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A Toxics-Free Future


New Environmental Health Perspectives article on the Mercury Treaty

Environmental Health Perspectives

1 October 2013

The Minamata Convention on Mercury: A First Step toward Protecting Future Generations

by Rebecca Kessler

In July 1956, in a fishing village near the city of Minamata on Japan’s Shiranui Sea, a baby girl named Shinobu Sakamoto was born. Her parents soon realized something was wrong. At 3 months old, when healthy babies can hold up their heads, Sakamoto could not. She grew slowly and began crawling unusually late. At age 3 years, she drooled excessively and still couldn’t walk. Her parents sent her to live at a local hospital, where she spent four years in therapy to learn to walk, use her hands, and perform other basic functions. Early on, several physicians agreed on a diagnosis of cerebral palsy.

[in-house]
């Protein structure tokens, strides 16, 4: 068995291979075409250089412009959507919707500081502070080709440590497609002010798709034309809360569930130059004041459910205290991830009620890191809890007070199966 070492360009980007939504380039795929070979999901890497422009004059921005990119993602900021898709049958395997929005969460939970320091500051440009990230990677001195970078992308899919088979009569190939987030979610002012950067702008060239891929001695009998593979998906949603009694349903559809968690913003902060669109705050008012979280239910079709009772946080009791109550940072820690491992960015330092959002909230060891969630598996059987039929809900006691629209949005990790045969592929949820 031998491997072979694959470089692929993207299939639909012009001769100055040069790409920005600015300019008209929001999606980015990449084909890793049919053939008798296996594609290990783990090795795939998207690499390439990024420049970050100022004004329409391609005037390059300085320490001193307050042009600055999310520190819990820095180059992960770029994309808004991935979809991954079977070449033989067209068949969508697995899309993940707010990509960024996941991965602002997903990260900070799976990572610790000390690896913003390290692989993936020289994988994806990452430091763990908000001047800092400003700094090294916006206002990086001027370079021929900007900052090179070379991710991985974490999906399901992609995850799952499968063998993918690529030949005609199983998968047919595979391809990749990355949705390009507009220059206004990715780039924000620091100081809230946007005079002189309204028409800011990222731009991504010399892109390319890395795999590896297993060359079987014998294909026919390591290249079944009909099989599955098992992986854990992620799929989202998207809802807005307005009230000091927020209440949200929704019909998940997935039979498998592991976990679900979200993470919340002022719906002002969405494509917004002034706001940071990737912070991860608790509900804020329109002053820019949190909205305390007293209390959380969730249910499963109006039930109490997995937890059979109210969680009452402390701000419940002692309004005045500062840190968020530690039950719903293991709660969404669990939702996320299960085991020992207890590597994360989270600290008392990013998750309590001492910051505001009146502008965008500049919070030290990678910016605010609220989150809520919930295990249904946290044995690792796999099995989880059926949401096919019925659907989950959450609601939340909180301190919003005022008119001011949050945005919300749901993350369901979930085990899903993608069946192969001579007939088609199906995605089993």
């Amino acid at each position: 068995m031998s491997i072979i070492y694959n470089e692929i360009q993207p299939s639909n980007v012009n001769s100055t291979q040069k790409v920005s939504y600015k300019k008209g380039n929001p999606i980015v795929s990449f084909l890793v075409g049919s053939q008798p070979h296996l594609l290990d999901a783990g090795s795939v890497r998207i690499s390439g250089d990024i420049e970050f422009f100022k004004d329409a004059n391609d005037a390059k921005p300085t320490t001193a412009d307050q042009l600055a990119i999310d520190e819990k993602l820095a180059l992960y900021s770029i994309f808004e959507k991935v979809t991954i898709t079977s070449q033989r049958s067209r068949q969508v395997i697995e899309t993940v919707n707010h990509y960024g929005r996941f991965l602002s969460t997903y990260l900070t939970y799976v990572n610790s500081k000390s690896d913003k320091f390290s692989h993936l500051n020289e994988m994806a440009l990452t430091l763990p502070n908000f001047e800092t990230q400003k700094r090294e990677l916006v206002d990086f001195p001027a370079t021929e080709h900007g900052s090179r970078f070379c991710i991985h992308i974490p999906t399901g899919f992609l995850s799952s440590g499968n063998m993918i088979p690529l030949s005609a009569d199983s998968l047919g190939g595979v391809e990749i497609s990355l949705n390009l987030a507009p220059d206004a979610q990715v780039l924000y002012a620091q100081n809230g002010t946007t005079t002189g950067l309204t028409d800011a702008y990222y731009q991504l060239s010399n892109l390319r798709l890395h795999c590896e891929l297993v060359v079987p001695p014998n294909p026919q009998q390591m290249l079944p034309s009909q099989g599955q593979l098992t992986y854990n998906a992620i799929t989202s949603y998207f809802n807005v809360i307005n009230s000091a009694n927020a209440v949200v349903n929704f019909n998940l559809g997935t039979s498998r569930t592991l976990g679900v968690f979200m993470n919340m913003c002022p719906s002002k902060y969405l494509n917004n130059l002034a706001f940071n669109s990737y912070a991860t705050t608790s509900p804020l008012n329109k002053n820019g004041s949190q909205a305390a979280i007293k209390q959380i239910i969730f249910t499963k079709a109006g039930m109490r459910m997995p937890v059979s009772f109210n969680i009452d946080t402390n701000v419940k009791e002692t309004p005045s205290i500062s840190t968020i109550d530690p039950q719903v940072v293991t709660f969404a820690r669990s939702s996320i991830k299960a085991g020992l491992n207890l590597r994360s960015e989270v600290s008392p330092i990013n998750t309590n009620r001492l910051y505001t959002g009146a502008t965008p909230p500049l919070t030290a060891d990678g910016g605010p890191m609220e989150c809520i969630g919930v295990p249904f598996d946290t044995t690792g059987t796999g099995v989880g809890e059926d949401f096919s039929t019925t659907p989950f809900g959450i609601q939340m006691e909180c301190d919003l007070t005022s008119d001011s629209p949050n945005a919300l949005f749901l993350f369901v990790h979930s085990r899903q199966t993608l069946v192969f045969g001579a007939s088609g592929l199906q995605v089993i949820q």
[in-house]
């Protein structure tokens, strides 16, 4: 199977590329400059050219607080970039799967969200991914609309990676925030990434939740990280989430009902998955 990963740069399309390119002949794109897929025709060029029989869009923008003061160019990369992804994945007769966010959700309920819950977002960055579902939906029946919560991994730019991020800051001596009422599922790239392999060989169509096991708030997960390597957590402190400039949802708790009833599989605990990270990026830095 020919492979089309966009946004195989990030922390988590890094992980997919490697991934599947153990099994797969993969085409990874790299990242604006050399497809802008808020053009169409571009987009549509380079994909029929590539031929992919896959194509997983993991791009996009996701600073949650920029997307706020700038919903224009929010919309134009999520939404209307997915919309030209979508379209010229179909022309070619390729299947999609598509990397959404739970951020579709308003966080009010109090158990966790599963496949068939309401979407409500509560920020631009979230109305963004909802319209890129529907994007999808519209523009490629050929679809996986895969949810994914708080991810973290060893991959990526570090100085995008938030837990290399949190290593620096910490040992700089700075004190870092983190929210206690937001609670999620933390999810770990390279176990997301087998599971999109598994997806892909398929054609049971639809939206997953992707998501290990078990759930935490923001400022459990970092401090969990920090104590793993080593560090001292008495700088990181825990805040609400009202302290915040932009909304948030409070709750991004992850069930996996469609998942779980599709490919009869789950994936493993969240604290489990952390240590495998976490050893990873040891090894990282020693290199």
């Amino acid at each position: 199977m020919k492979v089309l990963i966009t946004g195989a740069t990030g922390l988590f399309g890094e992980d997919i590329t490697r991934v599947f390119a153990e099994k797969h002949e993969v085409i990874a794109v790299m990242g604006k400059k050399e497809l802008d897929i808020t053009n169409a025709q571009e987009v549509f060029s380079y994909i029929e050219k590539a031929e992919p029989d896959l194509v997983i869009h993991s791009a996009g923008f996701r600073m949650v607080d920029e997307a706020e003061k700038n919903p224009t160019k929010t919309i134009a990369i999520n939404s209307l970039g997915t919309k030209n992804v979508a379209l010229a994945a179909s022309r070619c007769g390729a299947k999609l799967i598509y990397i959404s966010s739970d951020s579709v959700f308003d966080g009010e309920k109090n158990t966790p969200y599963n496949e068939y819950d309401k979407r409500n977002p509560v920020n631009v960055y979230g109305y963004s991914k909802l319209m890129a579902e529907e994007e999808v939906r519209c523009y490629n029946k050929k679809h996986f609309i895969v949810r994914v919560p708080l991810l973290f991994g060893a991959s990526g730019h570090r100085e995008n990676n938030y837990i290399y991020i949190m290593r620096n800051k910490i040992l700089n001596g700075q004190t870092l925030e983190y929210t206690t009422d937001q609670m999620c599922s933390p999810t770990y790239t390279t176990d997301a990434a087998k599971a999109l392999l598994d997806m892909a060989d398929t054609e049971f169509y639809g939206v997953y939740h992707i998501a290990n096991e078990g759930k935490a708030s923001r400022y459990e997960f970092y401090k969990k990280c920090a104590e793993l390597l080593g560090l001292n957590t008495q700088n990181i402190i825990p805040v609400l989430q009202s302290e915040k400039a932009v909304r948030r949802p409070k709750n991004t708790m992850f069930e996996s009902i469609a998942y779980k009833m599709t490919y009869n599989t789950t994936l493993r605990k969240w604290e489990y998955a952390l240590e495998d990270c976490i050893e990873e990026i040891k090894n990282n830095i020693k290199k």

Yet there were signs that Sakamoto’s condition was part of something much bigger. A few years before her birth, dead fish and other sea creatures had begun appearing in Minamata Bay.1 Seabirds were losing their ability to fly.2 And cats were dying off, many from convulsions that locals called “dancing disease.”1 Then, two months before Sakamoto’s birth, an outbreak of an unknown neurological illness was first reported among the area’s fishing families. Sakamoto’s older sister, Mayumi, and several of the family’s neighbors were diagnosed with the mysterious ailment, which was attributed to contaminated seafood. In 1957 scientists gave the ailment a name: Minamata disease. The next year, Mayumi died of it.


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1. Grandjean P, et al. Adverse effects of methylmercury: environmental health research implications. Environ Health Perspect 118(8):1137–145 (2010);